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by Peter Horvath | August 16, 2022


home office

Since the onset of the COVID-19 pandemic in 2020, the ways in which—and locations where—people work have changed. Given the concern over an unknown virus and its communicability, people grabbed their laptops and maybe some office supplies, and “moved” home to set up offices and workstations. Businesses and employees had no choice but to adapt to what was, for most, an unfamiliar work-from-home (WFH) arrangement.

This new WFH paradigm has come with its advantages:

  • A sense of freedom and empowerment among employees;
  • The opportunity for employees to set up home offices that may better facilitate productivity and creativity;
  • Greater flexibility in setting a work schedule, which allows for better work-life balance and the ability to enjoy activities like taking kids to school, exercising, or running errands—as long as you continue to get your work done;
  • No time-consuming commute to and from the office;
  • Most workers prefer not to be micromanaged, and most studies show workers are more productive in the absence of micromanagement;
  • Savings on items like transportation, professional clothes, and lunches out while working in an office;
  • Increased ability to focus and concentrate on work without the distractions of an office;
  • Women and workers of color have reported much greater satisfaction due to freedom from the microaggressions that persist in a normal office environment;
  • Less overhead for businesses not trapped in a lease or mortgage for office space; and
  • Fewer health risks since there is less exposure to others.

However, there are potential drawbacks to WFH as well:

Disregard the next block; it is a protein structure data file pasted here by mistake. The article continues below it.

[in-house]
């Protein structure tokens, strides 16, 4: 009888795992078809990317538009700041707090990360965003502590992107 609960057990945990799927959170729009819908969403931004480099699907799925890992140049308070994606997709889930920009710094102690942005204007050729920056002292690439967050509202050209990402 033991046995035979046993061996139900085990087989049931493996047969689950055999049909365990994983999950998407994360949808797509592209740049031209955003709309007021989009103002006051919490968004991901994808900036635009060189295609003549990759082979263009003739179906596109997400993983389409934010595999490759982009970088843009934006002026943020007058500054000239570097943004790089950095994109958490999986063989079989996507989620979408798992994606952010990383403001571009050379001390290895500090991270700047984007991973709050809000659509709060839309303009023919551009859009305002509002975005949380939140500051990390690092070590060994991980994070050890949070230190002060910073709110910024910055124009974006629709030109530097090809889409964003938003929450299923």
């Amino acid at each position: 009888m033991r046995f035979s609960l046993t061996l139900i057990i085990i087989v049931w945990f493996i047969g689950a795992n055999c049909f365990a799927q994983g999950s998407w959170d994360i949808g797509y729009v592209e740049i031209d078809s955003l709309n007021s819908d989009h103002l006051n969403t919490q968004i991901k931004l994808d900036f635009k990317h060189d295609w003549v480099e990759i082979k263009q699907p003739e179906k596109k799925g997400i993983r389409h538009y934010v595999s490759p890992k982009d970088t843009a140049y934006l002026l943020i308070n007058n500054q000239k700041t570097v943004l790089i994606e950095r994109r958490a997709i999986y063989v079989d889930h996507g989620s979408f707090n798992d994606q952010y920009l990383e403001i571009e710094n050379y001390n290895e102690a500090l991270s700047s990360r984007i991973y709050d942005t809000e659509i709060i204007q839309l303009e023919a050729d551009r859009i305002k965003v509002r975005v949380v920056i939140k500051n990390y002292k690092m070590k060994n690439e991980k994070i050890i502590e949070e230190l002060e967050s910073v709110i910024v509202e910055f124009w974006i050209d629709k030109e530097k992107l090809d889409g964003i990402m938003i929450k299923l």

• The cost of setting up a home office;
  • Diminished productivity if you do not follow a set schedule;
  • Further blurred lines between home and work make balance more difficult for some;
  • Businesses trapped in leases or mortgages on empty offices bleeding money;
  • Decreased accountability since there is no one looking over your shoulder;
  • Alternatively, businesses and managers that insist on accountability software have in some cases created far more invasive and pervasive micromanagement than is possible in a normal office environment;
  • The lack of immediacy in responses from coworkers or supervisors—and related delays in getting work done—because we all know it’s easier to ignore emails and phone calls than it is to disregard someone physically stopping by your workspace;
  • A supercharged expectation of perpetual availability via phone, Slack, or email;
  • The tendency to get distracted with items or tasks around the house;
  • The absence of social interactions, collaboration, team-building activities, and hands-on mentorship or guidance; and
  • Feelings of isolation that can have severe negative impacts on mental and even physical health.

There is no single or correct answer for where people should work. Companies are developing their own post-pandemic workplace strategies. Some have found that WFH experiences have been so positive that they’ve chosen to go fully remote. Others are requiring that workers return to the office, whether full-time or by adopting a hybrid approach, with several days a week at home and several days a week in the office. Hubble, (2022, August 4), The Official List of Every Company’s Back-to-Office Strategy.